After Saturday’s huge event in London calling for a People’s Vote on Brexit, there have been some predictable responses from Team Leave, both officially, from figures such as Jacob Rees-Mogg, and from individuals on social media.
“You lost, get over it,” seems to be the chorus of the Leave anthem, which is a typical refrain in a political climate that polarises every single issue, denies nuance, seeks an easy bite-sized response to complex situations, and relies on a ‘winners vs losers’ dichotomy. So much winning, right? An easy lie is far more appealing than a complex truth. As much as some on the Leave side want to persist with a straightforward take about winning, that’s only going to make us all losers in the end.
That’s what the People’s Vote is all about. It’s a frank look at the mess we are all in. It’s an opportunity for a final ‘are you sure?’ check, before we reach a stage where we can’t go back. That’s all it is.
It is not undemocratic to call for more democracy.
The 2016 referendum was a simple question: in or out? That simplicity masked a thousand complexities, both logistically and ideologically. Chief among these was the lack of a ‘how’. In second place was the lack of a clear vision of what Brexit might mean. That clarity took months to emerge. Let’s not forget that the best we could get from the Prime Minister for a long time was that “Brexit means Brexit.”
That’s not to say that the voters didn’t have their own interpretation of what it might mean. This was evident on both sides. Team Remain predicted economic doom and gloom, and Team Leave predicted a nice easy departure, followed by an economic wonderland, and a huge boost in funding for the NHS. Remain’s arguments were dismissed as Project Fear by Leavers. How dare Remainers piss on Leavers’ dreams?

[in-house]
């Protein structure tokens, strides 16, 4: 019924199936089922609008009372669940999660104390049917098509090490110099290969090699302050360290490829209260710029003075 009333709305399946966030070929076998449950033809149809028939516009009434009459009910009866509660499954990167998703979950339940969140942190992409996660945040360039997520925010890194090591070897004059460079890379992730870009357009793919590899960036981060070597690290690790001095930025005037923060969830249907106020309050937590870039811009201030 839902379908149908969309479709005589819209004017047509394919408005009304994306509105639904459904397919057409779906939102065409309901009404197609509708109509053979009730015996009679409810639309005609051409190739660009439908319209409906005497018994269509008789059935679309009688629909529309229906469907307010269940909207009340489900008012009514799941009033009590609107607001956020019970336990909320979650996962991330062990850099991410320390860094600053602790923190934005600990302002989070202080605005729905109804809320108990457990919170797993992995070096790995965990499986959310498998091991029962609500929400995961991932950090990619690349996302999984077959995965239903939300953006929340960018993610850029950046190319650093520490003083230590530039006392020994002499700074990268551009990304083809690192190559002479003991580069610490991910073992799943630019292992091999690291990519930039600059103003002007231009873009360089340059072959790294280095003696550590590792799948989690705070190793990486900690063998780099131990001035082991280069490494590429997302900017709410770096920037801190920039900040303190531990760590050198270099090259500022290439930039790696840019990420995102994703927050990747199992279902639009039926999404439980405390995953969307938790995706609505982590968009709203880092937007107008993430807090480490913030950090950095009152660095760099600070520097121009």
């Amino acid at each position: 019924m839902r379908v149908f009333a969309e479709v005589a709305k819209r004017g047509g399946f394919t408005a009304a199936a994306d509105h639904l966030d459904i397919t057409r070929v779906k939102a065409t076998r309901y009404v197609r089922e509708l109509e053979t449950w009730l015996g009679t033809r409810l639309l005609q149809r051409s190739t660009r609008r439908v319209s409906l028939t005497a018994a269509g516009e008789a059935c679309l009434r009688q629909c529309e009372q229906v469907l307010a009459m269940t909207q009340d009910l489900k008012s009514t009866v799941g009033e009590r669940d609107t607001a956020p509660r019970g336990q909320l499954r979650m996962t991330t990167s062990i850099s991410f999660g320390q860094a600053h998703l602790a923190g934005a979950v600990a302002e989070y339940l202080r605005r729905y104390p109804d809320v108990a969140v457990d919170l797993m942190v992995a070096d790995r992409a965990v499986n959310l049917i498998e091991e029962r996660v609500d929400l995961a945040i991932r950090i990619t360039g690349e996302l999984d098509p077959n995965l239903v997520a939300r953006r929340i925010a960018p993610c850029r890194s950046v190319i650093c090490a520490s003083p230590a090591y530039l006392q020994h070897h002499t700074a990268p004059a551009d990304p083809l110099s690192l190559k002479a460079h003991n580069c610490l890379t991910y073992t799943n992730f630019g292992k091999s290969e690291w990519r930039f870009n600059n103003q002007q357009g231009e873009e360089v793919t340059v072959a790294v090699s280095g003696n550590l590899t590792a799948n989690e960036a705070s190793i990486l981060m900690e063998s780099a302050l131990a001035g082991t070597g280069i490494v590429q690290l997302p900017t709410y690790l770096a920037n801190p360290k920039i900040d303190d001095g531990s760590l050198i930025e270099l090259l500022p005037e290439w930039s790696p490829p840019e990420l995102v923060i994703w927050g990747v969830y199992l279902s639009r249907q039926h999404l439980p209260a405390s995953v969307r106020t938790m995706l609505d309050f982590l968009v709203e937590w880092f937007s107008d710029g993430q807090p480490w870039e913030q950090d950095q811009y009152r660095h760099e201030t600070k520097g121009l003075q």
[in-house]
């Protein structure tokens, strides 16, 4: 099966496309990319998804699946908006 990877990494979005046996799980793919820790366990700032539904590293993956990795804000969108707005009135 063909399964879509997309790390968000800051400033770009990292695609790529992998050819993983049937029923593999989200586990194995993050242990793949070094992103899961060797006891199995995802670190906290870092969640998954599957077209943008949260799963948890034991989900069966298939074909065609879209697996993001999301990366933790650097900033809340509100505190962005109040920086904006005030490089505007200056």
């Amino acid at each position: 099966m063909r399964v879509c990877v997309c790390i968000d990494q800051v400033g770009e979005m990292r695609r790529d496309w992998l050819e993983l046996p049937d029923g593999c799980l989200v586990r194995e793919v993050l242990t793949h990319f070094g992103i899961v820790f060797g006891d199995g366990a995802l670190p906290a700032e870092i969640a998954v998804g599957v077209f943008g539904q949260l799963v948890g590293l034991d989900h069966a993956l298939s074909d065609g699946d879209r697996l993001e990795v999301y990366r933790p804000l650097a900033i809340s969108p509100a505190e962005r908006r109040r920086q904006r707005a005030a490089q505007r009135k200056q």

Two years later, we know now what Brexit might actually mean. We have some (sort of) plans to look at: May’s Chequers plan, and the harsh reality of a no-deal Brexit. Now we can see that it’s not that Remainers were pissing on Brexity dreams, but that the stink of ammonia was there from the very beginning. It is attached to those dreams at the molecular level. It was hidden by some ideological Febreze, and deliberately obscured by liars who said it smelt like roses. Some of the MPs waving those pissy dreams around kind of liked the smell and expected everyone else to love it too.
Leavers, you should be furious. You should be utterly livid. But many of you seem to be so attached to the notion of being a winner that you are ignoring the stench.
You might have voted for more autonomy, less red tape, more money for the UK and more rules that we can make ourselves. You might have wanted blue passports and tax breaks. You might have wanted more trade deals with other countries, and fewer obligations to nations that are not as well off as us. You might have had concerns about the European project turning into a federal superpower, or having to change our currency to the Euro. You might have bought into those old jokes about funny shaped fruit and veg. You might not like the metric system. You might hate the neoliberal premise of the EU. You might think that it’s an undemocratic system with too much power over the UK, even though we vote for MEPs. You might have had strong feelings about the single market and the customs union. You might have been looking at other countries like Norway, and thinking they look like they are doing OK. You might have had concerns about the impact of immigration on employment. You might have been left behind by governments in the past; you might have wanted to stick two fingers up to them, and seek real, meaningful change.